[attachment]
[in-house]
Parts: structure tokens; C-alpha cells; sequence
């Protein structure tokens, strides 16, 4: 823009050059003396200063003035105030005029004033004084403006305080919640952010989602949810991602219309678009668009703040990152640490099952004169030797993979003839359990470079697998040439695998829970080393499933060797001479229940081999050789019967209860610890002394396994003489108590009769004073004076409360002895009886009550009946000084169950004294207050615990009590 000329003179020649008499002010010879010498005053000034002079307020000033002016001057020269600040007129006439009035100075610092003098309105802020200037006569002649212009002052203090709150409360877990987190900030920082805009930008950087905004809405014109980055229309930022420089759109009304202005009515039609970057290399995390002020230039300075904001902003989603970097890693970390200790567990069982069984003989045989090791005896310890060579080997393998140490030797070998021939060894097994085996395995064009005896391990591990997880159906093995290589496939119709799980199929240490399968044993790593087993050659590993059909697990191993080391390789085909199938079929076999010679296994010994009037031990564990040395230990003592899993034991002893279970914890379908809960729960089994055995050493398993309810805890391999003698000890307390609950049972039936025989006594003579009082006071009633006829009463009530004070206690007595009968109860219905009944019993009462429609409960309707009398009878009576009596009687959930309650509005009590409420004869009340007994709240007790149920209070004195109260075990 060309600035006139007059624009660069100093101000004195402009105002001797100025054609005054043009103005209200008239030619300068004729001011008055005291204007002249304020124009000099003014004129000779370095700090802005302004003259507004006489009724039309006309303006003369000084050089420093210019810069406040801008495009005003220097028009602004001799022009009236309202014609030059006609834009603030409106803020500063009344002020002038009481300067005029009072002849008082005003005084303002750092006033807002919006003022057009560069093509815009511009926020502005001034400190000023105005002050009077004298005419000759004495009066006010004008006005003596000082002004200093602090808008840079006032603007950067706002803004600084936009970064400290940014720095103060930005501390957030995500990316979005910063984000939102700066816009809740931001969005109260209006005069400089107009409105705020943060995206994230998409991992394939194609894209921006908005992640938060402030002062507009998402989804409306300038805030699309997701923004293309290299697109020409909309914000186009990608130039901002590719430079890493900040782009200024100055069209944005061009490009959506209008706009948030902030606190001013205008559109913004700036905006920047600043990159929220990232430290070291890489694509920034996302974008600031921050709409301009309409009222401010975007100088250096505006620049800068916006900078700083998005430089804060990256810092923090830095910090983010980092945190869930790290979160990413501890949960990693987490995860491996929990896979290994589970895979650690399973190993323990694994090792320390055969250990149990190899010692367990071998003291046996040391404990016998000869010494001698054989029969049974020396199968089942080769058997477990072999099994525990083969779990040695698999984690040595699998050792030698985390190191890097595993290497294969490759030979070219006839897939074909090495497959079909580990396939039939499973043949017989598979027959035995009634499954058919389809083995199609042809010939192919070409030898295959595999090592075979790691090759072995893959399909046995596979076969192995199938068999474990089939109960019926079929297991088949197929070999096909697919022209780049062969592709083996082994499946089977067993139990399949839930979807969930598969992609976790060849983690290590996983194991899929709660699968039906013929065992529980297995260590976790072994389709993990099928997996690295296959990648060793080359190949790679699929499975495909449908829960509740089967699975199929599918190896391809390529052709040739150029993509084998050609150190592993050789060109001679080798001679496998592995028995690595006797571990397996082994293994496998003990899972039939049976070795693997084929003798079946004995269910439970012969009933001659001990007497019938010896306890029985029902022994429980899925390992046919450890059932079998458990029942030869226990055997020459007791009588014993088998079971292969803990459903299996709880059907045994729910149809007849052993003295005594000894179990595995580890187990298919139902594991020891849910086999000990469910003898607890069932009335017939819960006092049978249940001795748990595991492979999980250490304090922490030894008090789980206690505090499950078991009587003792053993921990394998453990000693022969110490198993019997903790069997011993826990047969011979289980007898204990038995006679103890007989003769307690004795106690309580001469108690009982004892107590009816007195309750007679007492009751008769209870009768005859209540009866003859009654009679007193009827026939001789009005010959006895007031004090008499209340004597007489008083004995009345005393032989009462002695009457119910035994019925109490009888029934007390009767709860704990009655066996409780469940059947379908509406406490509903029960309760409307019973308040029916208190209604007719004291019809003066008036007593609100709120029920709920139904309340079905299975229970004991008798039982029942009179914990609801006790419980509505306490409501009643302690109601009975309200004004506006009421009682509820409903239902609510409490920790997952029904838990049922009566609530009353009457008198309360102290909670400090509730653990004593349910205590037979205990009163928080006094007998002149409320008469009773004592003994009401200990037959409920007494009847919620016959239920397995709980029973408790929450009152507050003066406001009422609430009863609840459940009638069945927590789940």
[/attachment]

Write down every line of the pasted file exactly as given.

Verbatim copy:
[in-house]
Parts: structure tokens; C-alpha cells; sequence
């Protein structure tokens, strides 16, 4: 823009050059003396200063003035105030005029004033004084403006305080919640952010989602949810991602219309678009668009703040990152640490099952004169030797993979003839359990470079697998040439695998829970080393499933060797001479229940081999050789019967209860610890002394396994003489108590009769004073004076409360002895009886009550009946000084169950004294207050615990009590 000329003179020649008499002010010879010498005053000034002079307020000033002016001057020269600040007129006439009035100075610092003098309105802020200037006569002649212009002052203090709150409360877990987190900030920082805009930008950087905004809405014109980055229309930022420089759109009304202005009515039609970057290399995390002020230039300075904001902003989603970097890693970390200790567990069982069984003989045989090791005896310890060579080997393998140490030797070998021939060894097994085996395995064009005896391990591990997880159906093995290589496939119709799980199929240490399968044993790593087993050659590993059909697990191993080391390789085909199938079929076999010679296994010994009037031990564990040395230990003592899993034991002893279970914890379908809960729960089994055995050493398993309810805890391999003698000890307390609950049972039936025989006594003579009082006071009633006829009463009530004070206690007595009968109860219905009944019993009462429609409960309707009398009878009576009596009687959930309650509005009590409420004869009340007994709240007790149920209070004195109260075990 060309600035006139007059624009660069100093101000004195402009105002001797100025054609005054043009103005209200008239030619300068004729001011008055005291204007002249304020124009000099003014004129000779370095700090802005302004003259507004006489009724039309006309303006003369000084050089420093210019810069406040801008495009005003220097028009602004001799022009009236309202014609030059006609834009603030409106803020500063009344002020002038009481300067005029009072002849008082005003005084303002750092006033807002919006003022057009560069093509815009511009926020502005001034400190000023105005002050009077004298005419000759004495009066006010004008006005003596000082002004200093602090808008840079006032603007950067706002803004600084936009970064400290940014720095103060930005501390957030995500990316979005910063984000939102700066816009809740931001969005109260209006005069400089107009409105705020943060995206994230998409991992394939194609894209921006908005992640938060402030002062507009998402989804409306300038805030699309997701923004293309290299697109020409909309914000186009990608130039901002590719430079890493900040782009200024100055069209944005061009490009959506209008706009948030902030606190001013205008559109913004700036905006920047600043990159929220990232430290070291890489694509920034996302974008600031921050709409301009309409009222401010975007100088250096505006620049800068916006900078700083998005430089804060990256810092923090830095910090983010980092945190869930790290979160990413501890949960990693987490995860491996929990896979290994589970895979650690399973190993323990694994090792320390055969250990149990190899010692367990071998003291046996040391404990016998000869010494001698054989029969049974020396199968089942080769058997477990072999099994525990083969779990040695698999984690040595699998050792030698985390190191890097595993290497294969490759030979070219006839897939074909090495497959079909580990396939039939499973043949017989598979027959035995009634499954058919389809083995199609042809010939192919070409030898295959595999090592075979790691090759072995893959399909046995596979076969192995199938068999474990089939109960019926079929297991088949197929070999096909697919022209780049062969592709083996082994499946089977067993139990399949839930979807969930598969992609976790060849983690290590996983194991899929709660699968039906013929065992529980297995260590976790072994389709993990099928997996690295296959990648060793080359190949790679699929499975495909449908829960509740089967699975199929599918190896391809390529052709040739150029993509084998050609150190592993050789060109001679080798001679496998592995028995690595006797571990397996082994293994496998003990899972039939049976070795693997084929003798079946004995269910439970012969009933001659001990007497019938010896306890029985029902022994429980899925390992046919450890059932079998458990029942030869226990055997020459007791009588014993088998079971292969803990459903299996709880059907045994729910149809007849052993003295005594000894179990595995580890187990298919139902594991020891849910086999000990469910003898607890069932009335017939819960006092049978249940001795748990595991492979999980250490304090922490030894008090789980206690505090499950078991009587003792053993921990394998453990000693022969110490198993019997903790069997011993826990047969011979289980007898204990038995006679103890007989003769307690004795106690309580001469108690009982004892107590009816007195309750007679007492009751008769209870009768005859209540009866003859009654009679007193009827026939001789009005010959006895007031004090008499209340004597007489008083004995009345005393032989009462002695009457119910035994019925109490009888029934007390009767709860704990009655066996409780469940059947379908509406406490509903029960309760409307019973308040029916208190209604007719004291019809003066008036007593609100709120029920709920139904309340079905299975229970004991008798039982029942009179914990609801006790419980509505306490409501009643302690109601009975309200004004506006009421009682509820409903239902609510409490920790997952029904838990049922009566609530009353009457008198309360102290909670400090509730653990004593349910205590037979205990009163928080006094007998002149409320008469009773004592003994009401200990037959409920007494009847919620016959239920397995709980029973408790929450009152507050003066406001009422609430009863609840459940009638069945927590789940």